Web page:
As found in this study, the evaluation by the graduate thesis advisees of the quality of thesis advising in the graduate schools in Region 10 during the covered academic year (2011-2012) was very good (M=4.7) across the four domains (time, M= 4.6; affective, M=4.7; technical, M=4.8; and professional, M=4.5). This finding indicates that the thesis advisers in the graduate schools, as perceived by their advisees, possess the necessary competencies for effective thesis advising. Provided by the thesis advisers with adequate time for consulting, the right motivation and morale-boosting interactions, appropriate technical guidance, and rich insights about the topic under investigation, the graduate thesis advisees cancarry on successfully their research undertaking. As asserted by Widnall (in Reis, October 2010), the adviser is the primary gatekeeper for the professional self-esteem of the student and the rate of progress toward the degree. While completion of a thesis or dissertation depends much on advisee factors, e.g. writing ability and attitude and resources, having a competent thesis adviser is closely linked to the completion of the research work (Reis, October 2010); that is, thesis completion largely hinges on effective advising. As evidenced in this study, the graduate schools have in place a pool of competent thesis advisers. One factor that would explain for the perceived high quality of thesis advising in the graduate education is the advisers' long experience in thesis advising coupled with their personal engagement in research--research productivity being one of the considerations in the pooling of graduate faculty. Additionally, the profile of the graduate faculty in the region indicates accomplishments in both research and teaching. Also, very recently, research consortia at the regional and national levels have taken prominence in the region, engaging immensely the academe to advance excellence in research. Moreover, the findings suggest another attributing factor --the graduate schools' strategies, e.g. existing graduate education guidelines that define thesis advising, to make the adviser-advisee relationship as productive and as mutually satisfying as possible.
Further analysis of the findings leads to a description of the relationship existing between the thesis advisers and advisees in the graduate education. The high ratings of the thesis advisers along the time, affective, technical, and professional domains indicate a respectful, collegial, and collaborative relationship. The thesis advisees perceived them as experts who could impart to them the needed knowledge and skill as they go through the research process. Also, the relationship is characterized with open and adequate communication, allowing for sufficient feedback essential in the improvement and completion of the research work--the lack of which delays the research process. Thus, such relationship can be described aptly as a reinforcing one (Kalichman, August 2001).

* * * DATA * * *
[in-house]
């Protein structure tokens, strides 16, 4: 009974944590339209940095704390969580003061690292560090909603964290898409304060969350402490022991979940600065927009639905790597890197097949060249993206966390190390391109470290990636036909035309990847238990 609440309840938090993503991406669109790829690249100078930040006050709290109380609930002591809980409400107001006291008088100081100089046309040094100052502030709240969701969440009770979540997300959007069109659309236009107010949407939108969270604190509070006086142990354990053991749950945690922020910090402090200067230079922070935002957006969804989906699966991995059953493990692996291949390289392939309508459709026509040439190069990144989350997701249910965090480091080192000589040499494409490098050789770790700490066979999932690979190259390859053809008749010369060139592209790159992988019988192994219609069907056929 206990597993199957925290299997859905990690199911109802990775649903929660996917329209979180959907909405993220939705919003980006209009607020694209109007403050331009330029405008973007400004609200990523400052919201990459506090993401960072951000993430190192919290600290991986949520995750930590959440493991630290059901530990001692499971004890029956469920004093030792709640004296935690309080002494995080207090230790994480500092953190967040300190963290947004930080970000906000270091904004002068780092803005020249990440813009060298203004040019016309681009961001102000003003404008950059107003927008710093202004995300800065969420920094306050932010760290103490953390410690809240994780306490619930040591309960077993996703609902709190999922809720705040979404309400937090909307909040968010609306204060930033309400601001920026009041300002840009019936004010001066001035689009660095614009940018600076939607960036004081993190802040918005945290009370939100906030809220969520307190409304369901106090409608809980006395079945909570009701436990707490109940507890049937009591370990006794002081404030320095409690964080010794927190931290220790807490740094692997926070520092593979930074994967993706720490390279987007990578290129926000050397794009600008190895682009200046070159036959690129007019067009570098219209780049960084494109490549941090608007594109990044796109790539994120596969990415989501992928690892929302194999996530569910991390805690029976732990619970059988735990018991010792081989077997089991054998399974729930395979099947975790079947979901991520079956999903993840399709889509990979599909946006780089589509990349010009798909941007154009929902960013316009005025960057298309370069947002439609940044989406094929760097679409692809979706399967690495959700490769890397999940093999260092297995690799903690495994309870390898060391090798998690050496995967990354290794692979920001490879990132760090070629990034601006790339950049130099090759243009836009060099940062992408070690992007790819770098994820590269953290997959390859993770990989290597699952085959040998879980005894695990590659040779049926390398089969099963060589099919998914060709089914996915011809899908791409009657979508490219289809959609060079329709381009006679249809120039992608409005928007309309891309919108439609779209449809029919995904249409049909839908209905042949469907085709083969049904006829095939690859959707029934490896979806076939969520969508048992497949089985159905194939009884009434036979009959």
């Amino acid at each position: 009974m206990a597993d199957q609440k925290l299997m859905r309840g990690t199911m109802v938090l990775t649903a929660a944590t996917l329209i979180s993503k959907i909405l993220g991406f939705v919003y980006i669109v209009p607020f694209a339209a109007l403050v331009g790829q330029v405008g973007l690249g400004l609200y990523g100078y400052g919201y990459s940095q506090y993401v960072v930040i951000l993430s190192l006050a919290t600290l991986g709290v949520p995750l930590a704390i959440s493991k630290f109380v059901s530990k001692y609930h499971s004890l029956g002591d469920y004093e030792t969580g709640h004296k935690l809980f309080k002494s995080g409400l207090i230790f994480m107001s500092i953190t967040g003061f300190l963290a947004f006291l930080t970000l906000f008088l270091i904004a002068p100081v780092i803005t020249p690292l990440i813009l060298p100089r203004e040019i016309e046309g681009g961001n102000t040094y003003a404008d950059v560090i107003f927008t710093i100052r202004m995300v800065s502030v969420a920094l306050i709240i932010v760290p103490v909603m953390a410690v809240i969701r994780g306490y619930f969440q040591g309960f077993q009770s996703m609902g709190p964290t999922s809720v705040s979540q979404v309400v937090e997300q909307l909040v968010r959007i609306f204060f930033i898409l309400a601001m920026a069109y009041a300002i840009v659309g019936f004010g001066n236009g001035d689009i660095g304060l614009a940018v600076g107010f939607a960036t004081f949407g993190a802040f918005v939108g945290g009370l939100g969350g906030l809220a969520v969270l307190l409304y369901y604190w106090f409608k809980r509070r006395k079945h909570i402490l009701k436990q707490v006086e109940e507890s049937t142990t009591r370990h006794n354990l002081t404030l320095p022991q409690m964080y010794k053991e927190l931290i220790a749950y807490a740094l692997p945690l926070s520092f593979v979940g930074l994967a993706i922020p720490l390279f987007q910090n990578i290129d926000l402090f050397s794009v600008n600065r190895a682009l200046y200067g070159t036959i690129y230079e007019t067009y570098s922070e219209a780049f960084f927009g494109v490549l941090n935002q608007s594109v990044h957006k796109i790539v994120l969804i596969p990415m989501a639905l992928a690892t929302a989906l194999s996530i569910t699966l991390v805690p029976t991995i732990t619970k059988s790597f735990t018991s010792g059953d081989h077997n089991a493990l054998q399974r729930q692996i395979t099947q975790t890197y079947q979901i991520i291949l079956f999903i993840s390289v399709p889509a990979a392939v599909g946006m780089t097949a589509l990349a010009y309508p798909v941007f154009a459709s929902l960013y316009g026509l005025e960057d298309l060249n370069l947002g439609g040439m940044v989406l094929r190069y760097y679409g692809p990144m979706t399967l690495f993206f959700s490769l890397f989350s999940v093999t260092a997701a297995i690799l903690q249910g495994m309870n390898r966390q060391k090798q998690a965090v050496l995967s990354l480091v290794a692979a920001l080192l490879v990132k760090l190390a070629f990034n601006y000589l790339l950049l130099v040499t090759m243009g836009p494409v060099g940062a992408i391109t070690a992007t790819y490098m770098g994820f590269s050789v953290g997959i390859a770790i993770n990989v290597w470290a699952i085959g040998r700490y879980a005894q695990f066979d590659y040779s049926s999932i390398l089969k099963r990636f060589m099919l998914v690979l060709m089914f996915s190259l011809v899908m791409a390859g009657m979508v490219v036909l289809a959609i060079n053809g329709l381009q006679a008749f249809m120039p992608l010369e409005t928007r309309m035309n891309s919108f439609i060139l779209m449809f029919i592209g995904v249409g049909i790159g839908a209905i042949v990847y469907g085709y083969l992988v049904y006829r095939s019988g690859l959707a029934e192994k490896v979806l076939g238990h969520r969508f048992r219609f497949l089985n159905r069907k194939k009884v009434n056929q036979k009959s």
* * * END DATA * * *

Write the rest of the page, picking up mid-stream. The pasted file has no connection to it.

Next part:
How the competence of advisers has impacted research is shown by the completion of the research work of the graduate students. However, how quality advising has capacitated the graduate students to write quality research paper was not assessed in this study, thereby necessitating a study on such area to further validate the perceived effectiveness of the thesis advising in the graduate education.
When the subject graduate school thesis advisers were categorized by type of school, college or university, in relation to their evaluation ratings, no significant difference in the means was observed. This finding implies that the quality of thesis advising in the graduate schools is not dependent on the school classification--college or university. Irrespective of the classification, schools offering graduate studies are mandated to satisfy the CHED directives that define quality instruction at the graduate level. As the finding indicates, these subject graduate schools, in compliance with the CHED directives, have indeed institutionalized quality measures--qualified and competent graduate school faculty and research-related quality assurance mechanisms, providing graduate students with quality assistance and services as they pursue the writing of their thesis or dissertation.